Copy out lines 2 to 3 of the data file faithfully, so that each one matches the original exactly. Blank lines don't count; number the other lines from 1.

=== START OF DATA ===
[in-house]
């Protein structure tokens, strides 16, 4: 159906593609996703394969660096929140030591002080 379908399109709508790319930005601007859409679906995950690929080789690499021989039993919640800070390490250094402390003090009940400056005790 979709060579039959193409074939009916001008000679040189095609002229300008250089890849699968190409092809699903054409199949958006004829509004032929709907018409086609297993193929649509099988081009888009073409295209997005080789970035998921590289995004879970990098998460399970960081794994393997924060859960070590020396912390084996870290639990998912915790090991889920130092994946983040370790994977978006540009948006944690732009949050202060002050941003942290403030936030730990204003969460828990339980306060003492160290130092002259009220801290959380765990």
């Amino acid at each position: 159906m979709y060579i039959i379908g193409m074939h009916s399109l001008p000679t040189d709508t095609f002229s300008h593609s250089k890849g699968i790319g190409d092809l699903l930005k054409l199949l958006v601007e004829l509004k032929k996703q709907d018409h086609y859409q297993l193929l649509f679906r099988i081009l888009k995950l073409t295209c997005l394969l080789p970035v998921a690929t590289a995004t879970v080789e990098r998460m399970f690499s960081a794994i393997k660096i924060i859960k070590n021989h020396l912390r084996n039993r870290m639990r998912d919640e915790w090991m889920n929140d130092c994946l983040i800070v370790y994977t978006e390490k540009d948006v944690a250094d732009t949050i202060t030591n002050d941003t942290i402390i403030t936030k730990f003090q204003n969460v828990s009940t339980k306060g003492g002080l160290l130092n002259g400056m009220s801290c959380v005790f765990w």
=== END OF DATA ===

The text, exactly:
């Protein structure tokens, strides 16, 4: 159906593609996703394969660096929140030591002080 379908399109709508790319930005601007859409679906995950690929080789690499021989039993919640800070390490250094402390003090009940400056005790 979709060579039959193409074939009916001008000679040189095609002229300008250089890849699968190409092809699903054409199949958006004829509004032929709907018409086609297993193929649509099988081009888009073409295209997005080789970035998921590289995004879970990098998460399970960081794994393997924060859960070590020396912390084996870290639990998912915790090991889920130092994946983040370790994977978006540009948006944690732009949050202060002050941003942290403030936030730990204003969460828990339980306060003492160290130092002259009220801290959380765990």
């Amino acid at each position: 159906m979709y060579i039959i379908g193409m074939h009916s399109l001008p000679t040189d709508t095609f002229s300008h593609s250089k890849g699968i790319g190409d092809l699903l930005k054409l199949l958006v601007e004829l509004k032929k996703q709907d018409h086609y859409q297993l193929l649509f679906r099988i081009l888009k995950l073409t295209c997005l394969l080789p970035v998921a690929t590289a995004t879970v080789e990098r998460m399970f690499s960081a794994i393997k660096i924060i859960k070590n021989h020396l912390r084996n039993r870290m639990r998912d919640e915790w090991m889920n929140d130092c994946l983040i800070v370790y994977t978006e390490k540009d948006v944690a250094d732009t949050i202060t030591n002050d941003t942290i402390i403030t936030k730990f003090q204003n969460v828990s009940t339980k306060g003492g002080l160290l130092n002259g400056m009220s801290c959380v005790f765990w």